To be honest, I still have not fully figured out why I keep pondering over Rowan Gibson’s “The Four Lenses of Innovation: a power tool for creative thinking”, which will be published in early March, and why it is forcing me to reconcile different thoughts in my mind.

Rowan Gibson’s previous book was “Innovation to the Core- a blueprint for transforming the way your company innovates”, which he co-authored with Peter Skarzynski. It has been one of my favourites since it came out in 2008. I often dip into this book, refer to some of its thinking and frames that have emerged following its publication. One of those frames was the “The Four Lenses of Innovation”, outlined in Chapter Three, which became the basis for Rowan’s new book.

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Are you engaging with all the different voices around you?

How do we manage future discussions

Having different perspectives and voices will enhance your innovation activities, they provide diversity, stimulus and greater options for you to consider the future innovation journey. How do we set about engaging with all these different voices surrounding innovation?

Have you ever worked with the three horizon framework?

It is really useful for managing your innovation activities, drawing out the often conflicting voices within the organization on how to take innovation forward. The approach can unlock you from just being caught in the present, to one of envisaging a future that then allows you to begin to build different capabilities, competencies and capacities.

Find out more here and here and here on the three horizons or within this blog site put “three horizon approach ” into the search box. You will find  I have provided a considerable overview in different posts thoughts on the 3H thinking and why I place such value in it for innovation’s evolution.

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One really big issue is aligning strategy and innovation, right?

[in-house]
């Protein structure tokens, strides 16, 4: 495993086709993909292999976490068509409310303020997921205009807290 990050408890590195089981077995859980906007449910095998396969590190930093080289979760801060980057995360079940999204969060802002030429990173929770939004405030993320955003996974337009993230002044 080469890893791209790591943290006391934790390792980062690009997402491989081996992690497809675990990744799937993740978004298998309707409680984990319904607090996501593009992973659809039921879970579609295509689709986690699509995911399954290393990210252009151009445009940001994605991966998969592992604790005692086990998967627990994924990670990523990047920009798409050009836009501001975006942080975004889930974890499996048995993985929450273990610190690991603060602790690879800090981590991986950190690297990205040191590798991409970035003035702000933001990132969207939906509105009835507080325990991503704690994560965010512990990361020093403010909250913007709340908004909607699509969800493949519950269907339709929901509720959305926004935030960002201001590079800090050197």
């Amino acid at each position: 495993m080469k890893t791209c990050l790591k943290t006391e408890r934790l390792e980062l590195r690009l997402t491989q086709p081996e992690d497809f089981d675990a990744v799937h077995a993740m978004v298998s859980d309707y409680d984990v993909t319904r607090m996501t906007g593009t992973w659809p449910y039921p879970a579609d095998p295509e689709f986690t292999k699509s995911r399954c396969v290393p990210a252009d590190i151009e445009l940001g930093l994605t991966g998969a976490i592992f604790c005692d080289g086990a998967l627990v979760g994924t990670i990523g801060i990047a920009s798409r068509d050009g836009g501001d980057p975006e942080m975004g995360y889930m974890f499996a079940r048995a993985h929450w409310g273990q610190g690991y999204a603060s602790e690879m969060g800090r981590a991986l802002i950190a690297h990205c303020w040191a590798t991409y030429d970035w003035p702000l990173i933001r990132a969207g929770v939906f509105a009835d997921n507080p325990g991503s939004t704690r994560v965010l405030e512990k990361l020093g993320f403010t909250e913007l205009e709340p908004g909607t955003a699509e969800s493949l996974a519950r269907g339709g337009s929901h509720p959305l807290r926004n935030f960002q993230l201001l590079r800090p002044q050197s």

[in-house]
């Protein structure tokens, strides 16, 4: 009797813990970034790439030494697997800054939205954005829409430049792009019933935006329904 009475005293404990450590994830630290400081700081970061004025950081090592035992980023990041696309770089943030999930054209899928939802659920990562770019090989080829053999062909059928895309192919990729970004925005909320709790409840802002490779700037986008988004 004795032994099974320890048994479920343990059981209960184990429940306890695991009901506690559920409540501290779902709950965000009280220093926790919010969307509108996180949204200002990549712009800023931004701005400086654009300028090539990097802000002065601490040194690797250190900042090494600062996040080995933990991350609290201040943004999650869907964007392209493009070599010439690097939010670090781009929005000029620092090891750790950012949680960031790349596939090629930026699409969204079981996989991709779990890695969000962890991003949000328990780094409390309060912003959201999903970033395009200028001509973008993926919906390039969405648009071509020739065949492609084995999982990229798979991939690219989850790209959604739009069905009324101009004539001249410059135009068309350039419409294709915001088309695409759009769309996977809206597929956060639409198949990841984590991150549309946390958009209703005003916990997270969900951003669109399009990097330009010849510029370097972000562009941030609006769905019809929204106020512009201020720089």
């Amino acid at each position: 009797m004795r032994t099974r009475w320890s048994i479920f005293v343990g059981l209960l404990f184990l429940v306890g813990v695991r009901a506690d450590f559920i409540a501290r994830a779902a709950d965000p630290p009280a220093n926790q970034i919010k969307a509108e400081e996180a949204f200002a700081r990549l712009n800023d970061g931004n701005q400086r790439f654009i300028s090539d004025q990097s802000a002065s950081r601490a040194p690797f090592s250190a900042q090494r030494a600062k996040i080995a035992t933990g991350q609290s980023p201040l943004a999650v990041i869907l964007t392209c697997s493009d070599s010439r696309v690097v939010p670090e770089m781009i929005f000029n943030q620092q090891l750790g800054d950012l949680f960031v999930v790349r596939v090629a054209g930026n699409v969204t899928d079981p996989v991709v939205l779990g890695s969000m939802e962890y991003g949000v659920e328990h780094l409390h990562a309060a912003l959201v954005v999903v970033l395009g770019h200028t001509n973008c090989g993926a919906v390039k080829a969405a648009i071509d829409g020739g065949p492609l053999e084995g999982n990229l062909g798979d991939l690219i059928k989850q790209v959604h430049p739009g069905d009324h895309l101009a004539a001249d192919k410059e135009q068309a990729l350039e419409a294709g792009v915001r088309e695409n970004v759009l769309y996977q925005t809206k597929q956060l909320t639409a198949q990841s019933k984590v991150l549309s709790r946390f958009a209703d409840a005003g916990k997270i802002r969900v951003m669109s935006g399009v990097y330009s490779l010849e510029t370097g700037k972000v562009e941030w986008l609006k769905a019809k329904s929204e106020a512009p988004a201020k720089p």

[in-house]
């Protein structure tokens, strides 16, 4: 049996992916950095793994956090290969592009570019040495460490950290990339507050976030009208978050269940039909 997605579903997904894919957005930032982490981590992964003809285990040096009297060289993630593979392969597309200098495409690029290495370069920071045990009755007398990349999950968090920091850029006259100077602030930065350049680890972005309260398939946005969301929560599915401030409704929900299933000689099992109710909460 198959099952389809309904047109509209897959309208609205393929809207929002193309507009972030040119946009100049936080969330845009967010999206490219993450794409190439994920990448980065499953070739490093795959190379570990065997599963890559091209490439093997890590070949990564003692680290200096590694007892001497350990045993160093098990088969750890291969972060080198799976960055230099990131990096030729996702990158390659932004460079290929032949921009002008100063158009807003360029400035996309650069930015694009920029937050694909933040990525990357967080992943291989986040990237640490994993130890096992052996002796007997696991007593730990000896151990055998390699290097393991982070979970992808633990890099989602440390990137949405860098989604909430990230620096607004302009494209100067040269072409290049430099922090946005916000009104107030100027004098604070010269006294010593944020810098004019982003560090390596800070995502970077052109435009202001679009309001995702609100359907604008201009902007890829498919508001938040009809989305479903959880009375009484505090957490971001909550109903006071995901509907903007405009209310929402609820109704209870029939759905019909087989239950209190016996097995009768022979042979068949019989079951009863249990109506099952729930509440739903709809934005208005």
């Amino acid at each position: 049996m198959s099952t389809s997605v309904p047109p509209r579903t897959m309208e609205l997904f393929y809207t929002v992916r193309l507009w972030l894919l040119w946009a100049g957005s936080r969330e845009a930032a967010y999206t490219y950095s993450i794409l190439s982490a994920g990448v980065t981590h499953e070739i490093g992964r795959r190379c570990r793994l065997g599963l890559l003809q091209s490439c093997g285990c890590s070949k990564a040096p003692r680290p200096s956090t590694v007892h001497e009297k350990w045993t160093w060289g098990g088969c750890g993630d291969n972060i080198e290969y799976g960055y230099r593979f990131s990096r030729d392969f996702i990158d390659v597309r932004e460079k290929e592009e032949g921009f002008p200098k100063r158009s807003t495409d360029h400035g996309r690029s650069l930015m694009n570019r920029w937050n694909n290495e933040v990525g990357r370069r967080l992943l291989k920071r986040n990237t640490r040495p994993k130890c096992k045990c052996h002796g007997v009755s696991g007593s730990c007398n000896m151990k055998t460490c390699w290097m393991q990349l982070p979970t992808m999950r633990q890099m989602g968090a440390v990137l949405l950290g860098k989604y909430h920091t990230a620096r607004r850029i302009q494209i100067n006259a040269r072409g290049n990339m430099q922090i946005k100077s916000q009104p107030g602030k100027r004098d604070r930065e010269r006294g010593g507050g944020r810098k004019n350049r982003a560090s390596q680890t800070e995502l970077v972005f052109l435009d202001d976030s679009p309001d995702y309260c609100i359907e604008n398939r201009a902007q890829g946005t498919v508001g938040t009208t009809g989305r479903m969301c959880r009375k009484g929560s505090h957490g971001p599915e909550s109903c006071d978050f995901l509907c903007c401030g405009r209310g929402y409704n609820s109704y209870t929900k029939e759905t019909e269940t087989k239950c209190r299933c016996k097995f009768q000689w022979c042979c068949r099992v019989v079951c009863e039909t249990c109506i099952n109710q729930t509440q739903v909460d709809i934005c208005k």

Executive Work MatAchieving innovation alignment always needs clear framing.

I would argue most problems or disappointment with our innovation efforts can be attributed to a lack of alignment to the organizations strategy and/or its poor governance with our end results. Here I am suggesting a way to overcome this constant frustration.

Poor strategic alignment can be overcome by working through a comprehensive approach to addressing all areas that impact innovation. One such framework I believe can help, as explained here, through the work mat approach.

I  believe this work mat approach does moderate and organize innovation for greater alignment.  It allows for the senior management to become engaged and shape the direction as it takes a more holistic approach. The work mat contains governance as specifically part of its framing as this can do far more in driving the conditions to innovate.

The intent with developing this work mat approach has been to clearly set out that much-needed ‘greater’ strategic connection through engagement at a senior level, they drive the outcomes, they provide understanding beyond the vision to make the neccesary connections, they fuel the engine and ignite the energy that innovation needs.

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Seeking strategic and innovation alignment conversations

Alignment of Strategic Innovation ConversationsInnovation stands in service to the strategic goals of our organization, or it certainly should!

The first thing is you need to have a solid, thoughtful conversation around the type of strategic emphasis you wish to achieve from your innovation activity, how will it support the organizations strategic direction..

These can be aligned to general strategic needs such as growing market share, differentiation and disrupting adjacent markets, serving the consistent changing and demanding customer needs, or by honing the delivery process, by spotting those and then exploiting them rapidly and effectively. All these become alignment conversations.

Creating clear goals and linking / aligning innovation to those, gives a more agile top-level strategy dialogue as a vital step before you get into the actual innovation concept – delivery stage. Senior executives must establish the manner in which innovation fits within the strategic context established by goals, vision and strategies.